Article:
To get there, you must descend the cliffside pathways from Victoria Road. While it’s not a treacherous journey, you will need to traverse about 8-10 minutes of stairs.
Cape Town’s strong winds usually kick up a ton of sand, but here you’ll enjoy protection from the cliffside. It adds to the long list of why Clifton Beach is so popular.
The Clifton beaches follow a naming convention of Clifton 1st through Clifton 4th. These names are only for locational convenience, as they are not physically separated.
Clifton 3rd: Cape Town's Gay Beach
Gay guys love to hang out at Clifton 3rd Beach. Clifton 3rd has been the gay spot for many years. As you’re walking along the shore, you’re bound to find a crowd of gays clustered here.
Every time I visited Clifton 3rd Beach, I had a wonderful and relaxing time. I even met another American that was with a group of friends nearby.
Camps Bay Beach
If you’d like to avoid the tourists that usually focus on Clifton, yet still enjoy a beautiful beachfront, then check out Camps Bay Beach. You’ll find many more locals hanging out at Camps Bay Beach. The beachfront here is much easier to reach since you don’t have to climb down many steps.
While Clifton is my favorite beach in Cape Town, Camps Bay Beach offers more convenience. There are plenty of restaurants and food stalls and ice cream shops right along the street.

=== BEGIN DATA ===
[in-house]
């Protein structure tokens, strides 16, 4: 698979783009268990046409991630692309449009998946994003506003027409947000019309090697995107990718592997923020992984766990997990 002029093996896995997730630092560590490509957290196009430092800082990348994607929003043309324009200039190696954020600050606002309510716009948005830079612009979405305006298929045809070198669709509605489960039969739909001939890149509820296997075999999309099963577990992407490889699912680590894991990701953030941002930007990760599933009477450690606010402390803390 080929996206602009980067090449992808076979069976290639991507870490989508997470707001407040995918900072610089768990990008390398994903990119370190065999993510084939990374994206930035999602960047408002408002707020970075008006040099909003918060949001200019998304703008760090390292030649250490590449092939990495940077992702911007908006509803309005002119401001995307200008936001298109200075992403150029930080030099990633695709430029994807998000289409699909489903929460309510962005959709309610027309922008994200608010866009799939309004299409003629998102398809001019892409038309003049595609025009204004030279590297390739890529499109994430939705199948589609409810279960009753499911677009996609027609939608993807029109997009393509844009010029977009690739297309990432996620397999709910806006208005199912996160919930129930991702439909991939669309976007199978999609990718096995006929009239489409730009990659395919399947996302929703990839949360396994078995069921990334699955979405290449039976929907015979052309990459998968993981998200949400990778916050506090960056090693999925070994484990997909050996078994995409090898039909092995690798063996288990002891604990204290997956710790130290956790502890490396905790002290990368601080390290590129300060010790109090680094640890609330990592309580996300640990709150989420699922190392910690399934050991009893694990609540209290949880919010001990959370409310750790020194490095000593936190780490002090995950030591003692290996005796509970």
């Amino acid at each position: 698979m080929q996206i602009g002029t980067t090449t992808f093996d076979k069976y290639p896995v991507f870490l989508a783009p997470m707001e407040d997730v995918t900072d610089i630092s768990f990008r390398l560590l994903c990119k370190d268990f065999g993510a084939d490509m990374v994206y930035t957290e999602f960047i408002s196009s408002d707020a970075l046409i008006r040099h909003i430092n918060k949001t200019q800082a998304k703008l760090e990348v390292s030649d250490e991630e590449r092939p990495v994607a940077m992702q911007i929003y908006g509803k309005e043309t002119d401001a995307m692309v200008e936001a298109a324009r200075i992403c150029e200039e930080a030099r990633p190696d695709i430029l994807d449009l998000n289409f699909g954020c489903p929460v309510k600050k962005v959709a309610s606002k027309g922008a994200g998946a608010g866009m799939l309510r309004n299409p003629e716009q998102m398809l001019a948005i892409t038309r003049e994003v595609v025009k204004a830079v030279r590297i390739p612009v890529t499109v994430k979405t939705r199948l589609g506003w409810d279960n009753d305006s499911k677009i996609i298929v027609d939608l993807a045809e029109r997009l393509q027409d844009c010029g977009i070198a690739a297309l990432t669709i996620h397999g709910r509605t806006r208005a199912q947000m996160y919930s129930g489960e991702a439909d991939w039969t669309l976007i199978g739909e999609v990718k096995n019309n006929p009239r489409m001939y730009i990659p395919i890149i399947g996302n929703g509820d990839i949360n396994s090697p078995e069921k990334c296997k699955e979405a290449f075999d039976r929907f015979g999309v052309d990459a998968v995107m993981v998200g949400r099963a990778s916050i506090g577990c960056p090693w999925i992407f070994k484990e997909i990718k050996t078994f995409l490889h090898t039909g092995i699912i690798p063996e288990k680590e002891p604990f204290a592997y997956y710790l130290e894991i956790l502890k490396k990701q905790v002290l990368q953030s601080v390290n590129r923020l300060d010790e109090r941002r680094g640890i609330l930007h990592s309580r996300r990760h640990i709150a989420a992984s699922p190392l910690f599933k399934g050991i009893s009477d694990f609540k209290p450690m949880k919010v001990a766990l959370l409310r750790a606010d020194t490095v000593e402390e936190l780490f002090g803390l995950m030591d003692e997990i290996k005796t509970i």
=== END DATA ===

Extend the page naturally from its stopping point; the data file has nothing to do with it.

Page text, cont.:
Looking for seclusion? You’ll certainly find it at Sunset Beach. The narrow beachfront is popular with kite surfers, windsurfers and of course, sunset lovers. Since Sunset Beach is not protected from the wind and it’s a bit farther from central Cape Town, you won’t find too many people here.
If you have a day during your Cape Town holiday when the winds are weak, going for sunset wouldn’t be a bad idea. It’s quite peaceful and the view of Table Mountain during sunset is marvelous. You can get a taxi or drive your own car directly up to the beachfront.
Beaches Outside Central Cape Town
There are dozens more beaches in the Cape Town area. However, most of these beauties are either a longer drive away, or aren’t as suitable for sunbathing or swimming.
One of the most spectacular sights along the Western Cape is a stretch of seaside called Misty Cliffs. You’ll need to rent a car to get here; it’s a bit desolate. I learned of this area while on the tour bus going down to the Cape of Good Hope.
Personally, I would have loved to get off the bus to explore the Misty Cliffs area. Blue water, a stunning adjacent rock outcrop and a tourist-free oceanfront will make your eyes open wide.
Fish Hoek Beach
You’ll surely appreciate Fish Hoek Beach if Misty Cliffs piques your interest. An endless expanse of roaring ocean waves collides with a completely deserted shoreline. Fish Hoek Beach is a sight for the adventurer.